Texts that didn’t invite Sherlock to dinner
Amongst the large number of texts that Irene had sent Sherlock during her carefully planned game, 58 of which was heard by John, it were those that didn’t end with a dinner invitation that really counted.
“Till the next time, Mr Holmes.”
An unspoken acknowledgement concluding their first round of chess.
An implicit challenge promising the thrill of moves yet to commence.
To the brainy detective with high cheekbones, the interesting opponent, the man that she had beaten, in both senses of the word.
Nice strategy, moderately clever. Still, I win. I look forward to our next match. This was all her – all Irene, not The Woman as she was professionally known, and not Ms Adler as she was formally addressed.
But soon, soon it would begin, her real game. One that would be temporally extended for months to come, and spatially inducing field strength across an entire nation.
Her game as a puppet master, gracefully pulling at elaborate strings tied to the younger of the Holmes brothers, strings that Sherlock wasn’t aware constituted an inherent part of his biology.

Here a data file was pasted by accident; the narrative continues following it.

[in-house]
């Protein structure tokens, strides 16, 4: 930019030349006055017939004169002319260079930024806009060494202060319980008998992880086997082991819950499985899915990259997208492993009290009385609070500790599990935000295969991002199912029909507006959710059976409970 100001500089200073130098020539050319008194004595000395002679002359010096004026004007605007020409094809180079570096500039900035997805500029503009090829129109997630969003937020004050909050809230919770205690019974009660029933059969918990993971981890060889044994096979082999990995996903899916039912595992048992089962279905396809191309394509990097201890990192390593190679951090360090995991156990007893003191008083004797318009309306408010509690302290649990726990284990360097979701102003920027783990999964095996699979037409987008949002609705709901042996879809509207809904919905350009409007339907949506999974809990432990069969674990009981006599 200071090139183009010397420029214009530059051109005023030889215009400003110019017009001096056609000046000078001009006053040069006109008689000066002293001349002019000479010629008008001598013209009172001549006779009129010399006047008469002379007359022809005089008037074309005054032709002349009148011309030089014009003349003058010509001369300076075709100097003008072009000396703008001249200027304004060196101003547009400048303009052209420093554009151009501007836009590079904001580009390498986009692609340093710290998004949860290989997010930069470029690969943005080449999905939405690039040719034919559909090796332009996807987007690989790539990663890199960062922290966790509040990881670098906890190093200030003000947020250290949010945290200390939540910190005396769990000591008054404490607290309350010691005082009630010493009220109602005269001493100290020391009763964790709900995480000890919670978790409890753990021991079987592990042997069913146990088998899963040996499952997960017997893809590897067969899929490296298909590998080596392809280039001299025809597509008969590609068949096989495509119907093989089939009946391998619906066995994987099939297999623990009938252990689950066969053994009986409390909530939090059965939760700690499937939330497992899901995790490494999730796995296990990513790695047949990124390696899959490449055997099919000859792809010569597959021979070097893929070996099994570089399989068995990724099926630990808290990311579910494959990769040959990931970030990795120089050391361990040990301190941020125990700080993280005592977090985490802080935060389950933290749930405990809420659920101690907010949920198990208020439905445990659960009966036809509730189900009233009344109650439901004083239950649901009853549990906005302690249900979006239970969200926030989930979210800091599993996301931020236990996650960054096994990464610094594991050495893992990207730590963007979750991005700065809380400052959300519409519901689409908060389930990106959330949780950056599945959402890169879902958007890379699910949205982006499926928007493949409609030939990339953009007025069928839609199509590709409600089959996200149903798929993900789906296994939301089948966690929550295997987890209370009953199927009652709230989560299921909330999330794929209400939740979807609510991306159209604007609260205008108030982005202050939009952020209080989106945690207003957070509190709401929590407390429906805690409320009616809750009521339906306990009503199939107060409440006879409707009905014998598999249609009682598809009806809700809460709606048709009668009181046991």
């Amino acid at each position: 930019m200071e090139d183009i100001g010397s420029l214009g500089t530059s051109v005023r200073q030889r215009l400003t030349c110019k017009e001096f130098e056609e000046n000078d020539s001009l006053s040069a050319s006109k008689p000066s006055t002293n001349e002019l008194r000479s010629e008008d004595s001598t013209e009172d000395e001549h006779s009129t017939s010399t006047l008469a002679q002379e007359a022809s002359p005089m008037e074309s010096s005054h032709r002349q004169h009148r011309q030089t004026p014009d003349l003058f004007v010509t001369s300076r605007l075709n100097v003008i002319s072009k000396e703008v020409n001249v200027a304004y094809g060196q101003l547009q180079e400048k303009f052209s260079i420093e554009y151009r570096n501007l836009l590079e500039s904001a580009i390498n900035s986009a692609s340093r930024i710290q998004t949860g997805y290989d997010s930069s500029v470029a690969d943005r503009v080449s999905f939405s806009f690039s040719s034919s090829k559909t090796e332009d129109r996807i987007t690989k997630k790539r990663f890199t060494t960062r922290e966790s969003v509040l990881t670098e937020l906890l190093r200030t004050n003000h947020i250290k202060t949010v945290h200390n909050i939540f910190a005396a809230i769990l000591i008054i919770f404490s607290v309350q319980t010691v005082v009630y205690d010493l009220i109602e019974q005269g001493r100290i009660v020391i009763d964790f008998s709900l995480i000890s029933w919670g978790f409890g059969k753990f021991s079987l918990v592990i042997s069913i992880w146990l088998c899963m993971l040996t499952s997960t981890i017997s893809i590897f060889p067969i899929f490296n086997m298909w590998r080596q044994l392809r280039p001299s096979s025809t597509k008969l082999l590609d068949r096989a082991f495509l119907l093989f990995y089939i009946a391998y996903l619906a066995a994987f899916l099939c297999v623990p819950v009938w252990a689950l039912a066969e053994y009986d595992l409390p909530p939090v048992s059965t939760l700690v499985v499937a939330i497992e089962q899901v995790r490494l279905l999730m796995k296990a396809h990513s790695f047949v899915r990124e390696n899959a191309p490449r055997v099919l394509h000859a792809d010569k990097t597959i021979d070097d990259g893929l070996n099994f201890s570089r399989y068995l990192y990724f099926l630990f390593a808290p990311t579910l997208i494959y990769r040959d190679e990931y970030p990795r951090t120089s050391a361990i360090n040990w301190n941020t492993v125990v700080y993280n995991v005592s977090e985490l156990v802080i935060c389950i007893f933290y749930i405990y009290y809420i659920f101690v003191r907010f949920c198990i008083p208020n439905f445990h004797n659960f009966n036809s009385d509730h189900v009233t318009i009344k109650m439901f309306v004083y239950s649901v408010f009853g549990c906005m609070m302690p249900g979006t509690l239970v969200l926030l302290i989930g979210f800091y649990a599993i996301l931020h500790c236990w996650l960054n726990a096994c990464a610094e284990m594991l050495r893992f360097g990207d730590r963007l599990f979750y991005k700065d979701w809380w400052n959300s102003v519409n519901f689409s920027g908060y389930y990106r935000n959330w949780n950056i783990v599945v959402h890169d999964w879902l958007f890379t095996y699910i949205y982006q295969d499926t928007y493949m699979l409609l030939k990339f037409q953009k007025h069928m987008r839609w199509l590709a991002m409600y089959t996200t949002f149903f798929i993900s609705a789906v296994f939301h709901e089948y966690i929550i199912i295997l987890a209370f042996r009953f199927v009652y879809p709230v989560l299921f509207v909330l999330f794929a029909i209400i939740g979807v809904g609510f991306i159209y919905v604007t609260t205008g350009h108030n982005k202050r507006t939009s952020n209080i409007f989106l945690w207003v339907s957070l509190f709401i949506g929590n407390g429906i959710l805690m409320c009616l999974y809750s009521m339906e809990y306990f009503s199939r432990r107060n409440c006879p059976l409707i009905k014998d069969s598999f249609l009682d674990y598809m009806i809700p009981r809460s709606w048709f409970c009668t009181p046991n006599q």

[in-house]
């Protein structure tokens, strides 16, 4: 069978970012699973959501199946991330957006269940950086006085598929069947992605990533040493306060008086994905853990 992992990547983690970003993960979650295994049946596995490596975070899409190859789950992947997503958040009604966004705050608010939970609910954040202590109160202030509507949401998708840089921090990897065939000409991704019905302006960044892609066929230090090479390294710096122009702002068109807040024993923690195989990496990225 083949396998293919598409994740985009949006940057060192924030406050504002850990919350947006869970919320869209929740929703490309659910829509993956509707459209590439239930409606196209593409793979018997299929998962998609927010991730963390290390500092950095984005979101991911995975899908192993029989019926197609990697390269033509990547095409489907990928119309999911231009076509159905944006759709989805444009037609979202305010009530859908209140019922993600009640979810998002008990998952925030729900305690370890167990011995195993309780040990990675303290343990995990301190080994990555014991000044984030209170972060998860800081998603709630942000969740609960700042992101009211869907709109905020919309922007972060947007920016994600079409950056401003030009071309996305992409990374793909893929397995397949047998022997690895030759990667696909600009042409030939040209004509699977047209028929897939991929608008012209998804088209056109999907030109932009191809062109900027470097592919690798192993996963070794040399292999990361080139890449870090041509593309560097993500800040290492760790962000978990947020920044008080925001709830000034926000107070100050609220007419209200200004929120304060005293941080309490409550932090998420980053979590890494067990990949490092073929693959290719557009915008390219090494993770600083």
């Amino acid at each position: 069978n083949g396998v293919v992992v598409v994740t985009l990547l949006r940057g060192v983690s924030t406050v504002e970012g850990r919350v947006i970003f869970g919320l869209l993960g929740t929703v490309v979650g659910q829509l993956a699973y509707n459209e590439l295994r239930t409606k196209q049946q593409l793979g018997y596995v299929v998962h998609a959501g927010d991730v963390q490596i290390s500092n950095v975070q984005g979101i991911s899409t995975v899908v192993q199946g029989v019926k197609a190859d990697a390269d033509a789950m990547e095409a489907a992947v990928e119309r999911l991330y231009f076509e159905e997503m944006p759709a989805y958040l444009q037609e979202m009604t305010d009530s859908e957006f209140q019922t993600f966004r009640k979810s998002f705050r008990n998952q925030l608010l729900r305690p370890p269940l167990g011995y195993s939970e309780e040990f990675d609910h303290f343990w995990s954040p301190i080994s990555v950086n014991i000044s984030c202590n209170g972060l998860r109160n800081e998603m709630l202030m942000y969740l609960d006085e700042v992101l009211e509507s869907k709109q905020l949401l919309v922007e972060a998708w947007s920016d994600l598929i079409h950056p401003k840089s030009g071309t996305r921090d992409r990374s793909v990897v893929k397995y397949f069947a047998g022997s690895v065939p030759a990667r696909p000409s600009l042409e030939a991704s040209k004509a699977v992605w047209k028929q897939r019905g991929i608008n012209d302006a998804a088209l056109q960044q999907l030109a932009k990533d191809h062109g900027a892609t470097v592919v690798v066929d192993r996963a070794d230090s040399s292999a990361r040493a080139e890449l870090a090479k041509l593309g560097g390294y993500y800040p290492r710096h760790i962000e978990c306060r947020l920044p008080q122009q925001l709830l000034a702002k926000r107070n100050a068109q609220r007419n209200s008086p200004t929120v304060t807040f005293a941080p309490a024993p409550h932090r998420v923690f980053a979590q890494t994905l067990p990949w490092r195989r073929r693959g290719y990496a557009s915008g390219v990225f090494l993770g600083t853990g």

Damaged and delusional. The corner of her red lips quirked up slightly at the thought. Delusional or not, however, evidence would soon indicate him to be just like most men in one respect. She was confident of that.
And she knew exactly what he liked.
As her thumb hopped across the keyboard of her phone, casually but swiftly, a few simple words joined the string of letters and spaces she’d previously typed, completing the text message she was about to send with a double entendre that she doubted he would comprehend, “Let’s have dinner.”
Let’s play, shall we? My move. And so it began.
Text after text she enjoyed teasing him with the suggestive non-question. Whether it be after offering a clue to what she claimed to be her own state of being (truthfully or not, that was for him to deduce or ignore), or upon reading Dr Watson’s blog for an entertaining story update featuring her puppet.